TDR Moto 700c/29er Front Wheel E-Bike Conversion Kit Review

So, how hard is it to convert a standard, common-or-garden touring bicycle to electric assist? You would be surprised! There was heartache, emotional and literal, there was swearing. My neighbours probably hate me. Let me say, right up front, I know bikes, I have the right tools and I know electronics. I found this project fucking hard!

First up, my electronics background is audio production in radio and in live music. I worked for an Australian national radio network for 27 years, doing in-studio and outside broadcast audio. Before that, I studied electronic engineering to just shy of an Associate Diploma but work and putting bread on the table got in the way of my exams. When I say I know electronics, I don't just know how mix sick beats, I know how to run a studio, how to do a live mix, how to set up the sound system. Put me in a venue with sound system I've never used before, I'll have it making noise in time for doors open. I'll have the mix dialled like Giles Martin by third song. Even if the gear was in packing crates when I arrived and the manuals are still in their plastic bags.

I also know bicycles. As a teen, I built my first adult bicycle from scratch from my grandfather's old single speed coaster braked frame. As a project 10 years ago, while recovering from cancer, I built up a touring bicycle from a hard rubbish find. Transfered most of the parts from my Reid City 1 to a Shogun Metro frame, replaced the headset, bottom bracket, flatbar (with a drop bar and 3x7 integrated road levers) and dialled the newer bike that was the wrong size for me into a steel framed beauty. I built my dutch front loader cargo bike from an end of model frame set and hard rubbish found parts. I have maintained, improved and tuned every bicycle I own to roll like a "curly" Hetchins, to spin like a Campy equipped Pinarello, to fit me like a glove. The bicycle is the last great technological advance that even a technophobe can understand its workings. I know bikes. No formal training, just an instinct for what make a bicycle sing in tune with the road it rolls on.

SO WHEN I SAY THIS CONVERSION WAS HARD, TRUST ME, IT WAS FUCKING HARD WORK! Seriously kiddies, unless you have built a bike from scratch AND know how to connect up electronics as complicated as your local venue's digital audio system, don't for a second think you can convert your Ali Express beach cruiser to an e-bike from a conversion kit. You will be around at your local bike shop in shame, with them snickering as they work out what they "think" it might cost for them to finish the job. If you do know this stuff, you still need the proper tools, skills to improvise solutions to barely fitting parts and an understanding of how each part interconnects. These kits make your dad's 1970s stereo look as easy to hook up as a Walkman!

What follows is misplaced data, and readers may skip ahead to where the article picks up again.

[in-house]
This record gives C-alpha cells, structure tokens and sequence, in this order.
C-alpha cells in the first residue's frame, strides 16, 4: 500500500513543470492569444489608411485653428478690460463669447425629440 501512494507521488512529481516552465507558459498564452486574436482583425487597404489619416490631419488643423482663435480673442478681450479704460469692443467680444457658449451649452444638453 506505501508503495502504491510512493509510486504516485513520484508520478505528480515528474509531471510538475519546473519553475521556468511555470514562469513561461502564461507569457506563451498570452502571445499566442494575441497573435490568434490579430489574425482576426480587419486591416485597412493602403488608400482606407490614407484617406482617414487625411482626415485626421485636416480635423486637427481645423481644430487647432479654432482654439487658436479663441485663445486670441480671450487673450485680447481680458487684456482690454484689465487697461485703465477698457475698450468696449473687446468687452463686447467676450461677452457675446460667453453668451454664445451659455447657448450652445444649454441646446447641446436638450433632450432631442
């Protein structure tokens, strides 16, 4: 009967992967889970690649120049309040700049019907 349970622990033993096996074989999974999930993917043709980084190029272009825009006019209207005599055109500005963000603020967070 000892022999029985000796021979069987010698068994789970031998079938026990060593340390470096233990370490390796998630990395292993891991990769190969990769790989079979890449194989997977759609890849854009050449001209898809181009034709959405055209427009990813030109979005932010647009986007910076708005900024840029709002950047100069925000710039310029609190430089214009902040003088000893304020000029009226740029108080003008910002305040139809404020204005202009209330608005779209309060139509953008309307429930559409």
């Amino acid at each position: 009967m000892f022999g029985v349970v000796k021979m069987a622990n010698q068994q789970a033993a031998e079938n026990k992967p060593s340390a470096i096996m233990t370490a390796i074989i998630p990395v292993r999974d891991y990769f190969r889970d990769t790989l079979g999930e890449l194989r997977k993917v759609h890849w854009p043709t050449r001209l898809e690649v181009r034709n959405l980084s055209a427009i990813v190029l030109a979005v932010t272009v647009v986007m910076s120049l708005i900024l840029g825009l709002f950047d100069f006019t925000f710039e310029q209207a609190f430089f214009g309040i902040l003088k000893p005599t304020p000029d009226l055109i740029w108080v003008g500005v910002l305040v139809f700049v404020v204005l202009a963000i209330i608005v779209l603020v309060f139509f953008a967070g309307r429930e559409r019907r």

Did I mention the swearing? Uncommon amounts of it, even by my sweary-bear standards. Also, I had the added pressure of the missus supporting me financially in this particular project. I would have felt like an ingrate, not just a failure, if I couldn't complete. I was expecting it to be easy with my skills. It broke my brain in ways you cannot imagine.

Then it just worked, and it was done. It took 3 whole days to sort out some simple mods to make the standard front wheel motor fit my gravel bike frame, it took 2 more to wire up, tidy the wiring and find alternate locations for my tool box, frame bag and bidon. I rose on the last day of work on the project, despondent. I dreaded another day of work on it. On that day, it was done by lunchtime, test ridden straight after lunch and the pain of bike on the workstand, bike off the workstand, over and over an over again. Hours of trying to make stiff cables plug together yet somehow refusing to mate keyway to guid ridge. Yet the pain of labour vanished as I pedalled out of my driveway for the first ride.

It, so truly, was worth the effort.

For first ride, I set it to first level boost. I left out the throttle, opting for full Euro, pedal assist. I had no idea what to expect from what was literally the cheapest conversion kit available to me. What I got was half a second of no assist and, even with barely 8Nm of assist on level 1, Starting on a gentle uphil felt like starting on the flat. I felt like a kid, riding free of training wheels for the first time. I have my cycling back properly. The effort was worth it, I have been rewarded for my persistence and tenacity in the face of adversity.